Babes Don’t Cry 

A husband and wife duke it out over Ani DiFranco

Josh: So she is going and I am not. I went last time, got right up front there, with her (my wife) and with her (Ani DiFranco) and although it was probably because of the big ol’ beard I was sporting then, I got quite a bit of eye contact from the Righteous Babe. I’m sure she was as amused as I was; awash in the collective swooning that constitutes the front rows of her shows was some dude who looked like Snuffy Smith.

Melissa: I must admit I experienced an odd tightening in my chest when I caught Ani checking out my husband the last time she played in Missoula. That was my second time seeing her, and like the first time, I made my way to the stage to hold my ground, hoping to catch Ani’s eye myself. However, I was hidden in the shadow of her monitor, left to watch her watch Josh. I used to joke before we were married that the only other person I’d ever sleep with would be Ani. Really, it’s just a joke. I mean, it’s not like I’ve had an offer or anything. Still, it amazes me that anyone could turn down a ticket to Ani.

Josh: Well, yeah, I kinda wish I was going, but this time I don’t look like a caricature of a cartoon. Last time it was kinda fun to be right up there in front with this huge beard, just being such a man, you know? I remember irking a few chicks just by my very presence in that sacrosanct womb at the base of the stage. I mean, you gotta admit that some members of the Righteous Babe Army have their panties in a pretty tight bunch. Hell, didn’t Ani say something about that at that last Missoula show?

Melissa: No one ever said it was easy to ride wave after wave of the changing moods Ani’s albums (and yes, her fans) will put you through. Her moods change faster than her hair color, which is one of the many reasons to love her. The world teaches us to believe we are fine all day everyday, presenting ourselves as well-dressed little parcels of consistency, but that is simply not human, not natural. We have feelings whether we like it or not, and going to one Ani show will demand that each little emotion buried in our brains now step up and sing, transforming our bodies into a chorus of raw nerves. I guess Ani nailed this down best with her song her critics loved to hate, “I Am Not a Pretty Girl.” Of course, she is a pretty girl. But more than that. A pretty girl who will guide you through one emotional car wreck after another.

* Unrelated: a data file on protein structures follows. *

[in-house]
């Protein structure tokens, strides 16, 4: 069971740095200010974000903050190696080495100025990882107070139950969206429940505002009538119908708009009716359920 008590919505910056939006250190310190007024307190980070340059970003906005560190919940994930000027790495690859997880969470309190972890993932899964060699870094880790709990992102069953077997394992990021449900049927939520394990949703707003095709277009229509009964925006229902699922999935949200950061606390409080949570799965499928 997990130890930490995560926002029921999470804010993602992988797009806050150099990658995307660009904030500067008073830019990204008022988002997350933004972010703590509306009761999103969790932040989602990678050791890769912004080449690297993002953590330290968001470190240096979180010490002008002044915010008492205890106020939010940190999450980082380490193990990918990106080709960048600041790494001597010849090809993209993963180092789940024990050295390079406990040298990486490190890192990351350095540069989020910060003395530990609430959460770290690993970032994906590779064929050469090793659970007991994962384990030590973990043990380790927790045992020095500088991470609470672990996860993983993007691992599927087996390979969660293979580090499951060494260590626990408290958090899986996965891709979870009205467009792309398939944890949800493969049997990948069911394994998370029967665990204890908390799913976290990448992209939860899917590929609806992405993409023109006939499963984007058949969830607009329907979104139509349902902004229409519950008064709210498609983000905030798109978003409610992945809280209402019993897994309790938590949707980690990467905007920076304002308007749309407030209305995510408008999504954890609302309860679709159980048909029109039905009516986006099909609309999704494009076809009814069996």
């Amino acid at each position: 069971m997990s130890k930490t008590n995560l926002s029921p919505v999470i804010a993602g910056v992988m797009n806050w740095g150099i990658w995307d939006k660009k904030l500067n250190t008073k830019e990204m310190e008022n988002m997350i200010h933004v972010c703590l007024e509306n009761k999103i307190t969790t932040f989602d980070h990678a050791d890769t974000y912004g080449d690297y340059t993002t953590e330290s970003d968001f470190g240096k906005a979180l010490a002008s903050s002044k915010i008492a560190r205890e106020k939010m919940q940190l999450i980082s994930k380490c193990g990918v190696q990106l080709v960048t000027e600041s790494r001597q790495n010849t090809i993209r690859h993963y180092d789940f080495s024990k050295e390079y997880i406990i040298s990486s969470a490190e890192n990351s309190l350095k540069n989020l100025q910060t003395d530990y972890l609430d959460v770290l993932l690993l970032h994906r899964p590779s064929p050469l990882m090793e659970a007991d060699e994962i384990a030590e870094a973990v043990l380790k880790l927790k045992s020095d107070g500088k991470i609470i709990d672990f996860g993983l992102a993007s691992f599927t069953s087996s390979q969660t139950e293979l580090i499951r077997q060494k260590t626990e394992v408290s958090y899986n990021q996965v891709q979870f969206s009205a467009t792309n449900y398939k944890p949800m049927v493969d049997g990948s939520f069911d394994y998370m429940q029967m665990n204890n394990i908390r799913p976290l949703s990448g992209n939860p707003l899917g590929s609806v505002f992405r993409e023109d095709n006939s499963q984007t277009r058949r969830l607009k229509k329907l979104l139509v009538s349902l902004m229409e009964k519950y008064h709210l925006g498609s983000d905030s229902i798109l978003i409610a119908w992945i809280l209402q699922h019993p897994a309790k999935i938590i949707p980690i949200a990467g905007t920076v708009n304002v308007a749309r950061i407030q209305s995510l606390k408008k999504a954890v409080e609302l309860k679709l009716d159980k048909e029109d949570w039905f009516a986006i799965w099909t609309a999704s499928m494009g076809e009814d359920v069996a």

Josh: Yeah, it’s always been abundantly clear that as much as she’s a folkie, she’s a punk too. I wouldn’t say she does it just to shock, but she has the same look in her eye when she sings as the anarchist holding the molotov cocktail does. But I think that she’s been moving away from the very simple explanations of her ‘meaning’ (you know, all that pissed-off riot grrl, man-hating, post-feminist schtick) in the popular culture and is just touring, putting out, like, two records a year, and turning the music industry on its ear, by just getting out there and doing it. It’s quite an achievement but she just hasn’t turned my body into a “chorus of raw nerves” like she has for you.

Melissa: I got that feeling from you six months ago when we were sifting through our CD collection looking for music to play at our wedding. I held up Ani’s first album, recorded when she was just 18, and said, “I’ve got it! Let’s play ‘Both Hands.’” You smiled politely, then your eyes landed on a stray Beatles CD. “How about some Beatles? Our parents would really like that.” You were smooth with the let-down, treading lightly over dangerous territory. I later told someone this story, someone vaguely familiar with Ani’s music, and he said “‘Both Hands’ isn’t a love song.” I set my pint of beer hard on the bar for punctuation. “But it is. It is a love song.” I must have had that same “anarchist” look you ascribed to Ani. My friend slid off his bar stool and backed off toward the Keno machines, his hands offered up in surrender.

Josh: I’ve seen you in the throes of the Righteous Babe; I have seen that you get that wild-eyed look of purpose and determination that you see from Ani on stage. But that last show was like a class-action therapy session, with everything out there on the table, all the rage and dissatisfaction and unhappiness and loneliness and feisty courage and ultimately the big affirmation of the self. It just seemed really indulgent.

Melissa: I think we could write an entire thesis on the social conditioning that leads men to believe emotions are indulgent, and reserves matters of the heart for women, girl’s stuff. Whatever. I do plan indulging on April 3, the night of my fourth Ani show. I want to dance and sing and sweat and soak up as much of Ani as I can. Her shows are nothing short of a spiritual wake-up call. Which reminds me, baby, I’ll leave the pizza coupons by the phone. Don’t wait up.

Ani DiFranco plays the Adams Center Monday, April 3 at 8 p.m. Tickets $19. Call 1-888-MONTANA.

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